Updated 7 November 2019

We rated well-led as

Inadequate because:

The leadership of the service did not effectively drive the delivery of a high-quality service.

Leadership capacity and capability;

Leaders had the capacity and skills to deliver high-quality, sustainable care.

  • Leaders were knowledgeable about some of the issues and priorities relating to the quality and future of services. They understood the challenges and were addressing them.
  • Leaders at all levels were visible and approachable. They worked closely with staff and others to make sure they prioritised compassionate and inclusive leadership. The registered manager was able to show that the provider held briefing meetings and representatives of the provider visited the clinic.

  • The provider had effective processes to develop leadership capacity and skills, including planning for the future leadership of the service.

Vision and strategy

The service had a clear vision and credible strategy to deliver high quality care and promote good outcomes for patients.

  • There was a clear vision and set of values. The service had a realistic strategy and supporting business plans to achieve priorities.

  • The service developed its vision, values and strategy jointly with staff.

  • Staff were aware of and understood the vision, values and strategy and their role in achieving them.

  • The service monitored progress against delivery of the strategy.


The service had a culture of high-quality sustainable care.

  • Staff felt respected, supported and valued. They were proud to work for the service.

  • The service focused on the needs of patients.

  • Leaders and managers acted on behaviour and performance inconsistent with the vision and values.

  • The provider was aware of and had systems to ensure compliance with the requirements of the Duty of Candour.

  • Staff told us they could raise concerns and were encouraged to do so. They had confidence that these would be addressed.

  • There were processes for providing all staff with the development they need. This included appraisal and career development conversations. All staff received regular annual appraisals in the last year. Staff were supported to meet the requirements of professional revalidation where necessary. Clinical staff were considered valued members of the team.

  • There was an emphasis on the safety and well-being of all staff.

  • There were positive relationships between staff and teams.

Governance arrangements

There were


clear responsibilities, roles and systems of accountability to support good governance and management.

  • Structures, processes and systems to support good governance and management were not clearly set out, understood and effective. At this inspection we found that the monitoring of patient records did not effectively identify where these were not being completed correctly or where information was missing. The records lacked target weights, rationale for prescribing outside of the provider’s policy, and the date of when information on the record card had been updated or added to. The monitoring carried out by the registered manager had not identified ways of improving the completion of these patient records.  Following the inspection the provider has sent us copies of revised audit procedures which they are implementing.

  • Staff were clear on their roles and accountabilities.

  • Leaders had established proper policies, procedures and activities to ensure safety and assured themselves that they were operating as intended.However we found that these were not always operating as intended and the provider had no clear oversight of how the service was following these.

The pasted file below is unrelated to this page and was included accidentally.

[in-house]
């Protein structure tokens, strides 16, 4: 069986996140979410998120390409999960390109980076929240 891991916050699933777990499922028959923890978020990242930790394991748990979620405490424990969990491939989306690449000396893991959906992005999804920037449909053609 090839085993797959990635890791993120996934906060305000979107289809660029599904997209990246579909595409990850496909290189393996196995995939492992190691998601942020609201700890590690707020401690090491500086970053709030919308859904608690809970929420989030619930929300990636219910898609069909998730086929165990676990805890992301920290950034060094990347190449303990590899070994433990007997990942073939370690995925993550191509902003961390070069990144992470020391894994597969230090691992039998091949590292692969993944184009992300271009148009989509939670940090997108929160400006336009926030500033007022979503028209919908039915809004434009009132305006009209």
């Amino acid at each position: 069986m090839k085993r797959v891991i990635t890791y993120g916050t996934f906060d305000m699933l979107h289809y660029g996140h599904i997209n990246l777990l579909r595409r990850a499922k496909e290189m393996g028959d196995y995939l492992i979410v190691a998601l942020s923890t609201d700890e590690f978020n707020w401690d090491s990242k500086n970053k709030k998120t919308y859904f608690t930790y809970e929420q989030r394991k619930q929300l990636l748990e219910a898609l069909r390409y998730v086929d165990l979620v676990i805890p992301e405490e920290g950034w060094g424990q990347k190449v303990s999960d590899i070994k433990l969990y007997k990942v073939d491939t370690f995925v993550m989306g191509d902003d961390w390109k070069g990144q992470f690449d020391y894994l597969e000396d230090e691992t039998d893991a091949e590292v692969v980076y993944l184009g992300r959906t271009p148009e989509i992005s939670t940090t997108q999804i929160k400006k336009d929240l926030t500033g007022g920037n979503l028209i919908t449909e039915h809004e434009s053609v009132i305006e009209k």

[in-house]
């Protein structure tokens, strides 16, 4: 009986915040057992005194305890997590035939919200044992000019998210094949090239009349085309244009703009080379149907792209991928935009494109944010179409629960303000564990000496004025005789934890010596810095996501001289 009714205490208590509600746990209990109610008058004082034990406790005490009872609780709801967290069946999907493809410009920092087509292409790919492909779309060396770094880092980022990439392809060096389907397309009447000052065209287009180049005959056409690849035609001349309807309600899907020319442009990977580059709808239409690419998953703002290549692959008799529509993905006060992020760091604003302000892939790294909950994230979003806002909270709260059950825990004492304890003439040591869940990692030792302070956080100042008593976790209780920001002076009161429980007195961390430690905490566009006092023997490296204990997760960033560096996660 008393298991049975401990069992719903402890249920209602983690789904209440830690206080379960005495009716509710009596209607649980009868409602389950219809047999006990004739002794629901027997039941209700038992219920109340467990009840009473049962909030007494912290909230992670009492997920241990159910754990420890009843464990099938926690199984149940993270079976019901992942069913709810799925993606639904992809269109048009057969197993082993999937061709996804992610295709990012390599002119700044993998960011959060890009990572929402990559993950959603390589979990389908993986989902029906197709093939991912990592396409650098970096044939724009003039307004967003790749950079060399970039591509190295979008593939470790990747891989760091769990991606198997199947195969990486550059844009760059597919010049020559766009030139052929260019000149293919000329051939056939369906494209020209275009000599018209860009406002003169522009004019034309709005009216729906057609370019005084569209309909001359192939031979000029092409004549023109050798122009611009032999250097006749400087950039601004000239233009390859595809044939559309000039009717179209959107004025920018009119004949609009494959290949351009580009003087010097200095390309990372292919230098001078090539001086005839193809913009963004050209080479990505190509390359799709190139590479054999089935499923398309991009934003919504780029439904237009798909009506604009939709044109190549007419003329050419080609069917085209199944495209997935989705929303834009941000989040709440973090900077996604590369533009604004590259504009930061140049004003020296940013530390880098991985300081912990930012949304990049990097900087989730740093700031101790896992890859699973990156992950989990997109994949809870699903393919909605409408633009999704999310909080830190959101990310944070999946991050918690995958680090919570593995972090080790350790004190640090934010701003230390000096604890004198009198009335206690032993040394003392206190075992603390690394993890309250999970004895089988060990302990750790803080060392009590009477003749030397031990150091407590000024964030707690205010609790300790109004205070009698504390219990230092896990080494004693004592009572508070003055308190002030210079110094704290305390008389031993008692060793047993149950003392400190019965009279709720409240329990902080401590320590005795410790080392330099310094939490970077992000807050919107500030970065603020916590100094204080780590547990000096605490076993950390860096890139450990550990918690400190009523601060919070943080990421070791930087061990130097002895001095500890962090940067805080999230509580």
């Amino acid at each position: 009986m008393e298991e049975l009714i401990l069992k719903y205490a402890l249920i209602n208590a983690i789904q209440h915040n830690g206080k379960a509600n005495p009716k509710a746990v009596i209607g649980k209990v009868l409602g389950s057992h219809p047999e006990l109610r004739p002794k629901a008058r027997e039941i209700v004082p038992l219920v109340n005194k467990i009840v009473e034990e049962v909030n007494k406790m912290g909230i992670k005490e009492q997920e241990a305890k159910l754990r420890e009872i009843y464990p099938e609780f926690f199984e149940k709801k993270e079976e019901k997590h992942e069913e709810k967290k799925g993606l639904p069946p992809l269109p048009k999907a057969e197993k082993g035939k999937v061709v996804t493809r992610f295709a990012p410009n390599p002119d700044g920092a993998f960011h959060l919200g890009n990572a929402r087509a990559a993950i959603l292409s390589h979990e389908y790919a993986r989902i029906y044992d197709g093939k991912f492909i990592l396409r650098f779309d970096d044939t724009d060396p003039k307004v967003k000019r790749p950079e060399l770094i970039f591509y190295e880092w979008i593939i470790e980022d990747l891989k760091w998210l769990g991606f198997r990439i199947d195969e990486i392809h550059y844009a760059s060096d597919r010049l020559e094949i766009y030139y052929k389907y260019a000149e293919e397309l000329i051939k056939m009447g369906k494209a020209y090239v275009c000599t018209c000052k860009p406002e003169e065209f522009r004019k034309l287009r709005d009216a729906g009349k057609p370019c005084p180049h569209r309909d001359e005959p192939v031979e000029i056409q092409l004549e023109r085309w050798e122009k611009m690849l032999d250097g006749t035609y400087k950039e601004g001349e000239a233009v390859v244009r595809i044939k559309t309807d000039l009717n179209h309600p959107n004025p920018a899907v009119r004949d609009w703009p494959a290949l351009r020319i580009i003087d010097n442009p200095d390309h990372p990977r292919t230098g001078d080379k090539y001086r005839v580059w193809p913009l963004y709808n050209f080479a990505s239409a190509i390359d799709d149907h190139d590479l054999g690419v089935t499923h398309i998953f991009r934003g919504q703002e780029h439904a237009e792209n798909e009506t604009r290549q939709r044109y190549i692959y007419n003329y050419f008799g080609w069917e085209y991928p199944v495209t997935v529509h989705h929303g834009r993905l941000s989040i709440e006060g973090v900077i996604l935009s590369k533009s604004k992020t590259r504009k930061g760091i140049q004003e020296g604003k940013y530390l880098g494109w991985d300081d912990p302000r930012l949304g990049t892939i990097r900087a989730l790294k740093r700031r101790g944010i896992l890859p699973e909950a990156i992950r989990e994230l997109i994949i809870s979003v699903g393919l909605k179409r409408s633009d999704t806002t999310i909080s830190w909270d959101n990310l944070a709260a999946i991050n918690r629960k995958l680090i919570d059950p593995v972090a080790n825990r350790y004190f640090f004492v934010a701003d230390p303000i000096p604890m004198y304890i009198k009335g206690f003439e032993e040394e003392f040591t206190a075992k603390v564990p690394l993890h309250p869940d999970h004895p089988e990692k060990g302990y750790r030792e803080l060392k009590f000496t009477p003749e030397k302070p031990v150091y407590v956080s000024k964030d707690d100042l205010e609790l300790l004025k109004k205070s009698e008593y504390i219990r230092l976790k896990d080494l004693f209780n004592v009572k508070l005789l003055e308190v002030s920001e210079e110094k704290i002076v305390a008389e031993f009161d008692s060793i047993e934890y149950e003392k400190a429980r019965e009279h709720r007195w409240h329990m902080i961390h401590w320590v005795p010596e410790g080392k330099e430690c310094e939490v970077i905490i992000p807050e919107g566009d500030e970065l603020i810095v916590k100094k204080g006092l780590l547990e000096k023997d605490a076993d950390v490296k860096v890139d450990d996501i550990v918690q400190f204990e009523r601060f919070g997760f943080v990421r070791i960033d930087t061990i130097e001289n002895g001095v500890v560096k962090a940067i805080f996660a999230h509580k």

Managing risks, issues and performance

There was no clarity around processes for managing risks, issues and performance.

  • There was not an effective process to identify, understand, monitor and address current and future risks including risks to patient safety. The monitoring of patient records had not identified and corrected the shortfalls in the record keeping process.
  • The service did not have processes to manage current and future performance. Performance of clinical staff could not be demonstrated through audit of their consultations, prescribing and referral decisions. Leaders had oversight of incidents, and complaints but there was no process in place to manage the oversight of safety alerts.  Following the inspection the provider sent a copy of revised procedure for the sharing and implementing of safety alerts.

Appropriate and accurate information

The service did not act on appropriate and accurate information.

  • The information used to monitor performance and the delivery of quality care was not always accurate and useful. The registered manager had identified weaknesses, but was not aware of how the provider planned to address these or improve performance.

  • There were robust arrangements in line with data security standards for the availability, integrity and confidentiality of patient identifiable data, records and data management systems.

Engagement with patients, the public, staff and external partners

The service involved patients and staff to support sustainable services.

  • The service encouraged and heard views and concerns from patients and staff and acted on them to shape services and culture. The registered manager showed us that they asked for a random sample of patients to complete service feedback questionnaires on a monthly basis. The results of these monthly surveys were discussed at staff meetings, but no collated response was maintained to show progress.

  • Staff could describe to us the systems in place to give feedback. The minutes of staff meetings showed that staff were able to feedback suggestions and how these were followed up.
  • The service was transparent, collaborative and open with stakeholders about performance.